Penalties and/or interest abatement: Penalties and Interest

Penalties and Interest

If the taxpayer does not file a return and pay the tax by the due date, he may have to pay a penalty. Substantially understated tax, understated reportable transactions, erroneous claims for refund or credit, frivolous tax submissions, or failure to supply a Social Security number or individual taxpayer identification number may also result in the IRS assessing a penalty. The IRS may assess a civil fraud penalty if the taxpayer provides fraudulent information on a return.

  • Filing late or(failure-to-file) – If the taxpayer does not file a return by the due date (including extensions) the IRS may assess a failure-to-file penalty. The penalty is usually 5% for each month or part of a month that a return is late, but not more than 25%. The penalty is based on the tax not paid by the due date (without regard to extensions).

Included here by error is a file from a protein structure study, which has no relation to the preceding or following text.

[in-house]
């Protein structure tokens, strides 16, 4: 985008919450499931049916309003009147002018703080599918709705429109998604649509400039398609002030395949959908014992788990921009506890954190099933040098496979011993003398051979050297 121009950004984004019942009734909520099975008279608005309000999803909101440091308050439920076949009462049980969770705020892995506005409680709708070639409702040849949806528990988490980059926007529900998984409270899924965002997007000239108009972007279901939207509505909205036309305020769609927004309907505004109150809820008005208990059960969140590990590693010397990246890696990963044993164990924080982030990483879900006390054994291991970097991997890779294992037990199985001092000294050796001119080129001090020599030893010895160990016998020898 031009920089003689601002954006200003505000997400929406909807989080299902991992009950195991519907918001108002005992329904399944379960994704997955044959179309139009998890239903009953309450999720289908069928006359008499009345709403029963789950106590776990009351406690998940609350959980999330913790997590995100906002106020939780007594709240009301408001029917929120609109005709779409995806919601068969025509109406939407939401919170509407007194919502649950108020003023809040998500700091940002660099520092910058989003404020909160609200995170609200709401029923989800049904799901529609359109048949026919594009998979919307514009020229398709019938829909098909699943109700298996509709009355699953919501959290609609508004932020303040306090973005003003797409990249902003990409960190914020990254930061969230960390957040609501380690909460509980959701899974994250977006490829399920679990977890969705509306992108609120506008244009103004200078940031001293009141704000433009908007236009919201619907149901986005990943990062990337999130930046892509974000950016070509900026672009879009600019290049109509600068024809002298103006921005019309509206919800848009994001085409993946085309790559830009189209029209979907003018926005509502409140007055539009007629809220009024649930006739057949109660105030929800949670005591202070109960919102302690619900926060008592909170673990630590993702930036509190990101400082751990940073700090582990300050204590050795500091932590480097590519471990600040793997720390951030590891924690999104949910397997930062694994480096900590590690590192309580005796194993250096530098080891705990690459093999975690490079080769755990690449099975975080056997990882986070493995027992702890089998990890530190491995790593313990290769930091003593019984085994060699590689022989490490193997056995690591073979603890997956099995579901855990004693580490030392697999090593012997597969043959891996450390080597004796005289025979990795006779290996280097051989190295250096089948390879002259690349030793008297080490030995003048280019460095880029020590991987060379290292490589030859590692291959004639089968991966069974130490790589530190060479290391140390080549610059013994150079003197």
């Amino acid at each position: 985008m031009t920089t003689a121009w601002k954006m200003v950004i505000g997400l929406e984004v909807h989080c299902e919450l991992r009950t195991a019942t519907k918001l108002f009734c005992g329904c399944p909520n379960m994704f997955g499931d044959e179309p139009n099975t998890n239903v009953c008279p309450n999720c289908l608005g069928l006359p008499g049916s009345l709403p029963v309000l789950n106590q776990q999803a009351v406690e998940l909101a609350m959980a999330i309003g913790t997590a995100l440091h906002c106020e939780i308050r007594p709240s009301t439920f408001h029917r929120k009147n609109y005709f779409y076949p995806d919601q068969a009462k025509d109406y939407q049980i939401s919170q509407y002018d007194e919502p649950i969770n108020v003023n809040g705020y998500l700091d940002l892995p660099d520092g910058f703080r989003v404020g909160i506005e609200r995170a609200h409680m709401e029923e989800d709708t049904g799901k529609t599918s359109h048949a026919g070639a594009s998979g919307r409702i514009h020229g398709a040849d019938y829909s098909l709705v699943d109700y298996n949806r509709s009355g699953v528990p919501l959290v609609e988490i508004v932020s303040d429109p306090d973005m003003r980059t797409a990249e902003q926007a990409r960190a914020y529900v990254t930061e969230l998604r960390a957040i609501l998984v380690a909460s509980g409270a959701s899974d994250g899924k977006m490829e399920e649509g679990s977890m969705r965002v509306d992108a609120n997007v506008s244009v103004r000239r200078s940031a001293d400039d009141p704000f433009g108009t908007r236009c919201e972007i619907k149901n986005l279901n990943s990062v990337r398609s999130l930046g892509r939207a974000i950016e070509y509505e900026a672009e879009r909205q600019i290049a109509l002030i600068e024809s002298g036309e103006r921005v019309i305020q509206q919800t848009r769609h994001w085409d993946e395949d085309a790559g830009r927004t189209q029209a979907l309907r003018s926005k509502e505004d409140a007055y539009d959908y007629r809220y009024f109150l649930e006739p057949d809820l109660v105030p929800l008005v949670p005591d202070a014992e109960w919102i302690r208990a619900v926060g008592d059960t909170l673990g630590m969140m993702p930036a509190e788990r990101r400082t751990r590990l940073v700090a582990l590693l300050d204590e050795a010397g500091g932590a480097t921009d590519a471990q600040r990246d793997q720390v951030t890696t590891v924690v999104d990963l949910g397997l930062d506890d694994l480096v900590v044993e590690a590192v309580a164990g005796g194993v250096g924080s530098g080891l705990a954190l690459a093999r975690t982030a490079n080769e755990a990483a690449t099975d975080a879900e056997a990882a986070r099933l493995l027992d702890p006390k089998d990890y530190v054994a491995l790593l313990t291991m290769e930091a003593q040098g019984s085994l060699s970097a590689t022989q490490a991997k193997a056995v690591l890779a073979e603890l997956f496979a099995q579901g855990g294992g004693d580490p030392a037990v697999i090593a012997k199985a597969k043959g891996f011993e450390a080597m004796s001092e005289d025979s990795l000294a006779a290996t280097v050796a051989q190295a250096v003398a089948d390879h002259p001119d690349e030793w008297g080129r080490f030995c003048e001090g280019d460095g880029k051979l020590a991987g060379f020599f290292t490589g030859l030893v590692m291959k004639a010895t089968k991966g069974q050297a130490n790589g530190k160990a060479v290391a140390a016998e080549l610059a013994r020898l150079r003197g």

1)      Fraud – If the failure to file is due to fraud, the penalty is 15% for each month or part of a month that the return is late, up to a maximum of 75%.

2)      Return more than 60 days late– If the return is filed more than 60 days after the due date or extended due date, the minimum penalty is the smaller of $135 or 100% of the unpaid tax.

  • Paying tax late or(failure-to-pay) – A taxpayer who does not pay all taxes by the due date is subject to the failure-to-pay penalty of one-half of 1% (.50%) of the unpaid taxes for each month, or part of a month, the tax is not paid. This penalty does not apply during the automatic six-month extension of time to file period if the taxpayer paid at least 90% of the actual tax liability on or before the due date of the return and paid the balance when he filed the return.